State pensioners and those on benefits facing ‘one step forward, two steps back’
Steven Cameron (pictured), Pensions Director at Aegon said:
“December’s inflation increase of 5.4% comes a year after inflation was 0.6% in December 2020, just above zero. One year on, households are facing an ever worsening cost of living crisis with inflation at the highest rate for almost 3 decades, making it higher than under 30s have experienced in their lifetimes. What’s worse is there’s no short-term respite in sight as without Government intervention, the energy price cap is rise set to drive inflation even higher in the spring, coupled with a National Insurance hike and income taxes on the rise due to frozen thresholds.
“Individuals across the generations are concerned about rising prices. Aegon research showed almost two in three adults were worried about the impact of rising prices on their personal finances even before the increases over the last two months.
“Today’s further increase will put even more pressure on the government to offer some respite to the millions of households facing a cost of living squeeze. State pensioners and those receiving benefits are in the spotlight with increases based on September’s inflation rate of just 3.1%. With inflation now approaching double that at 5.4%, it could be a case of one step forward but two steps back as state pensioners and those on benefits may see the coming April increase wiped out twice over in terms of their purchasing power.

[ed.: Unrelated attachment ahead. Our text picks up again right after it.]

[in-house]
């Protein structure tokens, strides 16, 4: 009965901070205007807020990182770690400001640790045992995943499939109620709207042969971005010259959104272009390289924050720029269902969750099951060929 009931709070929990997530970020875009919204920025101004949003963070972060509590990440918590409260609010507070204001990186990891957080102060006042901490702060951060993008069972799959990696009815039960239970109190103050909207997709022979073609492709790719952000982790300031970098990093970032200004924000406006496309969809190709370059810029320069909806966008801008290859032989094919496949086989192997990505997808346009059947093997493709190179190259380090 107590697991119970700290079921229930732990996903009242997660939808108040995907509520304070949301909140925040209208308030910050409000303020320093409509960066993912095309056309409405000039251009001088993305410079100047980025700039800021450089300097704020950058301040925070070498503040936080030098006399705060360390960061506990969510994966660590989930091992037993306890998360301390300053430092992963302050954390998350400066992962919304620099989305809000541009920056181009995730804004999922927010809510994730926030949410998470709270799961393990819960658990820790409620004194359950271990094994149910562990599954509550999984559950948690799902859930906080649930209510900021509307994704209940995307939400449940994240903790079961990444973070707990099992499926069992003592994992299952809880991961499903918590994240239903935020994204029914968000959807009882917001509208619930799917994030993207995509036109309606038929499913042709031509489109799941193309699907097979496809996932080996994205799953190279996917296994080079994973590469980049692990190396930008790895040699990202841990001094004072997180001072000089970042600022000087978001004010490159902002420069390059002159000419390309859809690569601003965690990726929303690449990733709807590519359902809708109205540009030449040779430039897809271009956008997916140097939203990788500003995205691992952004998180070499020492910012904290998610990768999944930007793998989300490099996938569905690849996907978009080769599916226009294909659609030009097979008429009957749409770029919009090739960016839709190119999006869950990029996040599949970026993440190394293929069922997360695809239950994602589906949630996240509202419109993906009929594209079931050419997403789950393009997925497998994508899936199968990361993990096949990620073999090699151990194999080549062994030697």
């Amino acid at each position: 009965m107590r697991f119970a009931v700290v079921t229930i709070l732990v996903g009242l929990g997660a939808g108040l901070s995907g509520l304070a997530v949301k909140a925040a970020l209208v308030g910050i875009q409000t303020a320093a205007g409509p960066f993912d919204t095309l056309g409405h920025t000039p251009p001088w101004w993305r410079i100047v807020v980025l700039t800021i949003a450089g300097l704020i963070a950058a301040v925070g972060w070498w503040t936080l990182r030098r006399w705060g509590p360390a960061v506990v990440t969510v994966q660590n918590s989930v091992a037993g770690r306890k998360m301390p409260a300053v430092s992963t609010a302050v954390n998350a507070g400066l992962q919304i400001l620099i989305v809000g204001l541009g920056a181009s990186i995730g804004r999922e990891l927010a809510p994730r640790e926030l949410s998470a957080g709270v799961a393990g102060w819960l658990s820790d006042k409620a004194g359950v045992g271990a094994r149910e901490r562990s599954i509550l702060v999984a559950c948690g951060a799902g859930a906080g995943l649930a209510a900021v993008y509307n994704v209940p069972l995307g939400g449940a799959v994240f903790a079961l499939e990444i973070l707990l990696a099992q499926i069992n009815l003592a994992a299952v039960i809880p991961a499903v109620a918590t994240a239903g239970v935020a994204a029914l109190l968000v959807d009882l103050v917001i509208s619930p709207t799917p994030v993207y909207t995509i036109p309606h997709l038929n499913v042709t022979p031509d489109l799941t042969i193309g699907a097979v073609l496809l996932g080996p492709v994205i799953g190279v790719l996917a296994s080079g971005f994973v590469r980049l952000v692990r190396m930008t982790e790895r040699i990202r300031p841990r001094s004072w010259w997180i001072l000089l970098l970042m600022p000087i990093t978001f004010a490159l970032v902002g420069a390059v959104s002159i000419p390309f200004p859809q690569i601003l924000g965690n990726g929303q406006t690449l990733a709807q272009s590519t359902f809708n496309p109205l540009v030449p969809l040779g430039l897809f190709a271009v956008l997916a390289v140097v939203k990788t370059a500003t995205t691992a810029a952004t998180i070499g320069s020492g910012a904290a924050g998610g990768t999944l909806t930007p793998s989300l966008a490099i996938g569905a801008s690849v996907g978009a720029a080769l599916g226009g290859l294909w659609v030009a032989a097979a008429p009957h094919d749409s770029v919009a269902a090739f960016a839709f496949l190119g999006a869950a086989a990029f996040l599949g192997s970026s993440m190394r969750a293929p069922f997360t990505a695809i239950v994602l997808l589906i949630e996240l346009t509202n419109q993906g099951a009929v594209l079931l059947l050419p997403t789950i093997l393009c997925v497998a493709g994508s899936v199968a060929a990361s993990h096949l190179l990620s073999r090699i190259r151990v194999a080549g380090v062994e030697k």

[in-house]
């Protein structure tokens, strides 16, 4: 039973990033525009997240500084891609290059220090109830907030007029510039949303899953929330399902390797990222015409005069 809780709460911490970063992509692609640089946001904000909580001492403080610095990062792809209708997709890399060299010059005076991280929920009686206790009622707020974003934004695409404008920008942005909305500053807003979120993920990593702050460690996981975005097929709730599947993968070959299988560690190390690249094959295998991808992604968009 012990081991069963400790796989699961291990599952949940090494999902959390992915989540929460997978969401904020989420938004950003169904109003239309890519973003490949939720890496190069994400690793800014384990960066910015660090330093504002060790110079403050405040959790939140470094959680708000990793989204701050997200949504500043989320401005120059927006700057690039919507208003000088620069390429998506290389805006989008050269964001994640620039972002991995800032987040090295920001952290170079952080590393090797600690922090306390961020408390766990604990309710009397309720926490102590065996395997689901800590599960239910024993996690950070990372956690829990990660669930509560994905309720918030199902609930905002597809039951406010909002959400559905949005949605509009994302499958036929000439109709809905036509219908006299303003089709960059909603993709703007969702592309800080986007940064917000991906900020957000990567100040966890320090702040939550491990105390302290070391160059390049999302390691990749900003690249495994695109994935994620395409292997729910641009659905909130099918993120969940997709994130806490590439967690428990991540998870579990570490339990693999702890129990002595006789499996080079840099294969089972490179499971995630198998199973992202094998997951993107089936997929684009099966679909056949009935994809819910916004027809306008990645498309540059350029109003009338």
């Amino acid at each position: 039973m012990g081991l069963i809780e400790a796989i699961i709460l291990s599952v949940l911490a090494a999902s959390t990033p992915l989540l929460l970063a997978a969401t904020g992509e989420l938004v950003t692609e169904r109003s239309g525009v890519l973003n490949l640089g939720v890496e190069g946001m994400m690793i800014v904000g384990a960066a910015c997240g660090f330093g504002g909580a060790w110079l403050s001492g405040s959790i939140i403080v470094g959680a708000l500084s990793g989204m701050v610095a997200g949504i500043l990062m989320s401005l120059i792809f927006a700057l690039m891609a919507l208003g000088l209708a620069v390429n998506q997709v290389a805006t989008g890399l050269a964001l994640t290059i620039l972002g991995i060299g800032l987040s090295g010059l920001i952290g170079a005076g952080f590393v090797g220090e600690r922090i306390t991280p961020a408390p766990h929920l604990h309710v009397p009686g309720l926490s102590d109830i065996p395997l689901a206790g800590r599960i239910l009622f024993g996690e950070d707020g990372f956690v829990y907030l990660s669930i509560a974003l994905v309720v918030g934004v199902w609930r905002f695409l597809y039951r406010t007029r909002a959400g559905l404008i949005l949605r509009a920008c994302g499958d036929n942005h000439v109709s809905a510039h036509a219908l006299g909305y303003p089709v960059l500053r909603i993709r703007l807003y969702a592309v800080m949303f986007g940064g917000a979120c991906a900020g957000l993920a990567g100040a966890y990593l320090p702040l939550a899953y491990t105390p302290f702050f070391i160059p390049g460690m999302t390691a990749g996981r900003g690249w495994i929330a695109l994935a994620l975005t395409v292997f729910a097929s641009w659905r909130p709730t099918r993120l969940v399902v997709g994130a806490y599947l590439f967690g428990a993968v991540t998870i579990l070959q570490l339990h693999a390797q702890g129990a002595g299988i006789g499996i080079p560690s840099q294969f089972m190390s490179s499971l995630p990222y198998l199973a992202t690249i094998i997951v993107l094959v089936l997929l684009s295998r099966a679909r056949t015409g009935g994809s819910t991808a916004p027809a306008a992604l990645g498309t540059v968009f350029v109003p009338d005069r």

NI increase needed to help long term social care funding crisis
“The Government is facing a barrage of calls to think again, whether to grant a higher increase to state pensioners, to reduce taxes on fuel or to defer April’s National Insurance increase. If fuel price hikes are seen as temporary, a limited period of tax reductions there would be welcomed. However, deferring the increase in NI will only worsen the crisis in social care funding, which it’s designed to address. Time is also running out for any improvement on the 3.1% state pension increase, with any movement there putting further pressure on today’s working population who pay for this through today’s National Insurance.”